Frustration and Children's Language Development
Children’s language development goes through different stages: Babbling, guttural sounds, the first syllables that are repeated, etc. Gradually, it begins to take on new forms. But for this to happen, children must come into contact with speech at an early age and receive adequate stimulation to do so, even if they don’t fully understand what they’re being told.
Language is a key tool when expressing ourselves, and its management becomes a necessary resource for dealing with emotions, making decisions, and other important functions.
Let’s see how frustration and children’s language development are related.
Language development in children: what we should know
When we think about language development, we should know that we’re facing a complex and gradual process that involves much more than combining words or making sounds. Speech allows us to share and communicate with others and to express how we feel. Therefore, the development of language represents a great challenge, as it’s a vehicle that also helps us to organize our emotional universe.
On the one hand, it’s valuable to understand that when learning to communicate, there’s a whole biological basis that serves as support. Therefore, it’s key to determine that everything works correctly and that there’s no disorder that impedes the course of its development. And, if there is, the objective should be oriented in such a way as to provide the necessary tools to adapt communication correctly.
On the other hand, we must know that language is learned through practice, and therefore, maintaining an environment rich in words serves as a starting point for its proper development.
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Frustration and children’s language development: How are they related?
When we’re frustrated, we’re faced with an imminent “emotional outburst”: The brain is “hacked” by our emotions, and this makes it difficult to give an acceptable response. As adults, it’s important to be able to identify such moments and help children understand what’s happening to them. The management of their emotions is key in order to be able to go through frustration and find the best means of expression.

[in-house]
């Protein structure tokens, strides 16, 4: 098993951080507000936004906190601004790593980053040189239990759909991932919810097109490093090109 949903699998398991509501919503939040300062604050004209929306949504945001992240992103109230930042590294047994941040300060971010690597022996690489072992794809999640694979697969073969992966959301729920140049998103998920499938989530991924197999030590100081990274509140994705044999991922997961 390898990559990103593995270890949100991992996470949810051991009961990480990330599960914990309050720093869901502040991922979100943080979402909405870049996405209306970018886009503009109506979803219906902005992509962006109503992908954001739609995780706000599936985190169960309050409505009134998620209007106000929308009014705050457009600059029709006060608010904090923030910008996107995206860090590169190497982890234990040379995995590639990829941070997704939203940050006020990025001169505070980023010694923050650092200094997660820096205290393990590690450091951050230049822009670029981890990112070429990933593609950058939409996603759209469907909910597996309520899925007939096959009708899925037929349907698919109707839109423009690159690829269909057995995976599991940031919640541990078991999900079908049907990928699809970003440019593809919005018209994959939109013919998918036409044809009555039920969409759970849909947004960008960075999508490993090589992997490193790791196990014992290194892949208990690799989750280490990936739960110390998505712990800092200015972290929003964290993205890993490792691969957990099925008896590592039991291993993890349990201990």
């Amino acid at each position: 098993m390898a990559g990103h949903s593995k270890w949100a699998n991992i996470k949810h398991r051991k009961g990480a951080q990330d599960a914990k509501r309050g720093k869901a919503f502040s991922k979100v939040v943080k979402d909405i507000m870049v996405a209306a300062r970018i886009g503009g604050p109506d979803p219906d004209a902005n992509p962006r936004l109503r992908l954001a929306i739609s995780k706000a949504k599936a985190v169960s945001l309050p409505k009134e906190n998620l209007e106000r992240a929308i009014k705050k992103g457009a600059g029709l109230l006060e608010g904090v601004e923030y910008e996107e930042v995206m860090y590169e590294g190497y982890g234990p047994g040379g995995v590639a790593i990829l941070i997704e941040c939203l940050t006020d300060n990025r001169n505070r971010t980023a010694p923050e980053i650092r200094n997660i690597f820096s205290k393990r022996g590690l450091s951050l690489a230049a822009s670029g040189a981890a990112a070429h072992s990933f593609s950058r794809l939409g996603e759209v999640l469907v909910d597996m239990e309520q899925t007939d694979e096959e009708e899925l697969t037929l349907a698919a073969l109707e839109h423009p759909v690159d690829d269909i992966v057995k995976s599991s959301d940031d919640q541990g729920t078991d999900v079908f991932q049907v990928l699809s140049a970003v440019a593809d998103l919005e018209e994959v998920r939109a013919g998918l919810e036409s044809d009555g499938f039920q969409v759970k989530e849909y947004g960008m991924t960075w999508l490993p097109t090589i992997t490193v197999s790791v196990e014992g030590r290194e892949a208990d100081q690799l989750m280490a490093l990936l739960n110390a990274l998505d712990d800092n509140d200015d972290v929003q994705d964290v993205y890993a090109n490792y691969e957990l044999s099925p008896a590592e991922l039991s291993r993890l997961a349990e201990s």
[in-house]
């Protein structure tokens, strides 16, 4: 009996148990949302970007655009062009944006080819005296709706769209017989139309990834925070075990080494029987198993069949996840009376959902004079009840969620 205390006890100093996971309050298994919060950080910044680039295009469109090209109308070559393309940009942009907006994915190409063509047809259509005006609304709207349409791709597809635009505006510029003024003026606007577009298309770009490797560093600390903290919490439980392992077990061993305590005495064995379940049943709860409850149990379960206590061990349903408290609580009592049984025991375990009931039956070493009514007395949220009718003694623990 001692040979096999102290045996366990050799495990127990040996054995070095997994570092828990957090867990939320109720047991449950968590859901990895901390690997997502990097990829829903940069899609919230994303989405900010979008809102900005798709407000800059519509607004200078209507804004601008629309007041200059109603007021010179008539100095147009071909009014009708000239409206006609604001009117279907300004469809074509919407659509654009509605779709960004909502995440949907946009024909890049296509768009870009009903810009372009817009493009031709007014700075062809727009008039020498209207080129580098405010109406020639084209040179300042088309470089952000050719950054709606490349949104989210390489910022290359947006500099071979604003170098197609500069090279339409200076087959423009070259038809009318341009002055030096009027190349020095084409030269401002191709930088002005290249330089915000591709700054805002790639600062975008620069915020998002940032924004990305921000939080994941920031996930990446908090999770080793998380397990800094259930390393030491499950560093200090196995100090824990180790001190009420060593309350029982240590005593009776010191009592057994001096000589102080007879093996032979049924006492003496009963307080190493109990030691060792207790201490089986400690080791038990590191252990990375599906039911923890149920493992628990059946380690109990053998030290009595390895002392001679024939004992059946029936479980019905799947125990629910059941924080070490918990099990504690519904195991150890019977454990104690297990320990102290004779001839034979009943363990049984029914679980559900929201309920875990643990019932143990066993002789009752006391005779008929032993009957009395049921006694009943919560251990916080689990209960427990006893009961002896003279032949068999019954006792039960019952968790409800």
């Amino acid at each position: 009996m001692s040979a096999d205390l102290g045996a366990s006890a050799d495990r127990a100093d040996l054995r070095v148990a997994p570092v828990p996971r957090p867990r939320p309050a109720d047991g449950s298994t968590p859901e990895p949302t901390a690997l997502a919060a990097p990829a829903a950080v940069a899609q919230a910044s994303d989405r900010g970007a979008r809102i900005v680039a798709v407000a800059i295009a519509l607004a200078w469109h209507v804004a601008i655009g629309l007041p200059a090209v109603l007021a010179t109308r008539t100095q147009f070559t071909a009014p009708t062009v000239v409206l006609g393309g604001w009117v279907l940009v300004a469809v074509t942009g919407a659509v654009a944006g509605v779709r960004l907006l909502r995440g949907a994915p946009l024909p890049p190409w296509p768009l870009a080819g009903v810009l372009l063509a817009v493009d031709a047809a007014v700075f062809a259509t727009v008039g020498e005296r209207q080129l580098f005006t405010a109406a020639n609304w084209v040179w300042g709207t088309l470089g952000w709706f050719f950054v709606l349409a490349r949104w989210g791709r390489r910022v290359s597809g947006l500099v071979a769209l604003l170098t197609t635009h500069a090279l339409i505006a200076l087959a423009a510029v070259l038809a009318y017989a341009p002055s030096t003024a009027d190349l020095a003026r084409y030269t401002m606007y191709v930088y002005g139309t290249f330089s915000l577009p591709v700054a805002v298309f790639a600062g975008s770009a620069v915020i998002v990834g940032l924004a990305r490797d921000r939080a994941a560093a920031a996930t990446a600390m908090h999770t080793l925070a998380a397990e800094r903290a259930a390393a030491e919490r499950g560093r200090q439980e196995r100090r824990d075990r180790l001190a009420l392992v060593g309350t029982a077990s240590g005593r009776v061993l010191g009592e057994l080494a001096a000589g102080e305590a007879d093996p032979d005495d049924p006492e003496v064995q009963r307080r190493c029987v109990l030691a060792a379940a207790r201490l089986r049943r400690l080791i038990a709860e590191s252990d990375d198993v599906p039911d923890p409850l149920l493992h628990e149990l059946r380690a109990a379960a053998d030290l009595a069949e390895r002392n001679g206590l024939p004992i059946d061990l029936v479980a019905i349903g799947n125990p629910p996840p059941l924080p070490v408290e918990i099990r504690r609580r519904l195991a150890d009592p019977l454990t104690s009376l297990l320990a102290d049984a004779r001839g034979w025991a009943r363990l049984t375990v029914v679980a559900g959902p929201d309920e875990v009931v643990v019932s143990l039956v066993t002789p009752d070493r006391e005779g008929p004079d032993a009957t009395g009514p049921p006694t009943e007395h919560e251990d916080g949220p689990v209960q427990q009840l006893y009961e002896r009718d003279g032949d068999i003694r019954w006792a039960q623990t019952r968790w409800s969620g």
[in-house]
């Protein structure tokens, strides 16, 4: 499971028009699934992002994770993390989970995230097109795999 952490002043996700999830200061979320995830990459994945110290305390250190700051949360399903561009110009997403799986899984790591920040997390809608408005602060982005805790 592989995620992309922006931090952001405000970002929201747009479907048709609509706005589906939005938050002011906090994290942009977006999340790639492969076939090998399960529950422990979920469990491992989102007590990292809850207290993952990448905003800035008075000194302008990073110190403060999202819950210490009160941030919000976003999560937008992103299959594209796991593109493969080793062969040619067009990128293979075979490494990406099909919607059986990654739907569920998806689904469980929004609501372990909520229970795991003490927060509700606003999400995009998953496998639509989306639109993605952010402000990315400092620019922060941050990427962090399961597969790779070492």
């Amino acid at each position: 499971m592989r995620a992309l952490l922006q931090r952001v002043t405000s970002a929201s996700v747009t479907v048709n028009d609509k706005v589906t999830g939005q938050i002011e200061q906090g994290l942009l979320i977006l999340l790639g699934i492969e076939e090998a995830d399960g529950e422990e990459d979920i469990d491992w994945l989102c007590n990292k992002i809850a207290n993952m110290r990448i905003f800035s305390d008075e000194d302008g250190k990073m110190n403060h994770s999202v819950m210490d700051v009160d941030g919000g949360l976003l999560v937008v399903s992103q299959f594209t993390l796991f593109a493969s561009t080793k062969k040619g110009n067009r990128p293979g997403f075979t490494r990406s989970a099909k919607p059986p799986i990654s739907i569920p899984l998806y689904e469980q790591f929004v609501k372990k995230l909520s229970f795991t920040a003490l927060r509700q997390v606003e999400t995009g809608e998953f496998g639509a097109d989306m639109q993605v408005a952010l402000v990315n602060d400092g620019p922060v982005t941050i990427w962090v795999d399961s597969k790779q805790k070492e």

For example, when faced with an uncomfortable situation, children find it a challenge to put into words what’s happening to them, and instead, they hit, scream, or cry. In other words, they replace words with actions. Until they calm down, when they try to say something, it may even be a phrase that further reinforces their problem: “I’m a loser for falling off my bike, I’m useless”.
As we can see, frustration can be an obstacle in the development of language and communication. That’s why it’s essential to help children calm down so that they can then give way to expression.
Some additional recommendations on frustration and children’s language development
Adults are the main reference points in children’s development. For this reason, everything that the little ones see, perceive, and hear from their elders remains “at hand” to repeat when they need it. In this regard, it’s crucial to be the regulators in moments of crisis and avoid using threatening or punishing expressions, as these tend to make them more nervous.
On the other hand, it’s also important to talk to them so that they become familiar with the language and its use. One of the measures is to gradually make communication more complex. For example, when they’re babies and point to something -such as a dog-, reinforce their communication with the word and tell them“that’s a dog, you like them, right?“. As they get older, you can expand and enrich that idea.
In addition, we need to give children time to express themselves, and there are some tips to keep in mind:
- Don’t complete their ideas.
- Don’t answer for them.
- Avoid acting until they’ve finished asking for what they need.
- Respect their process.
- Challenge them to be able to communicate something from beginning to end.
You can also read stories or sing to children. These are fun ways to help them get in touch with words and develop their imagination.
Finally, when correcting them, it’s best to point out the right way to express themselves, rather than pointing out the mistake. Let’s look at an example: John says to his father “Can I go outside”. In this case, it’s best for the parent to tell him “Yes, you may go outside.”
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Language development involves much more than what we say
Thinking about children’s language development in all its complexity allows us to adapt the necessary tools to facilitate learning. In the choice of words we use, in the tones or silences, there’s much more information than just what we say. Being aware of the versatility and richness of language will make it easier for us to communicate what we want.
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All cited sources were thoroughly reviewed by our team to ensure their quality, reliability, currency, and validity. The bibliography of this article was considered reliable and of academic or scientific accuracy.
- Bilbao, Alvaro (2015) El cerebro del niño explicado a los padres.Plataforma Actual.
- Goleman, D. (1995). Inteligencia emocional. Barcelona: Kairós.
- Gómez-Madrid, Marina; Aguirre Delgado, Triana; Borges del Rosal, María de África. Tolerancia a la frustración en niñez con altas capacidades. Diseño y evaluación de un programa de intervención. Revista Educación, vol. 46, núm. 1, 2022. Universidad de Costa Rica, Costa Rica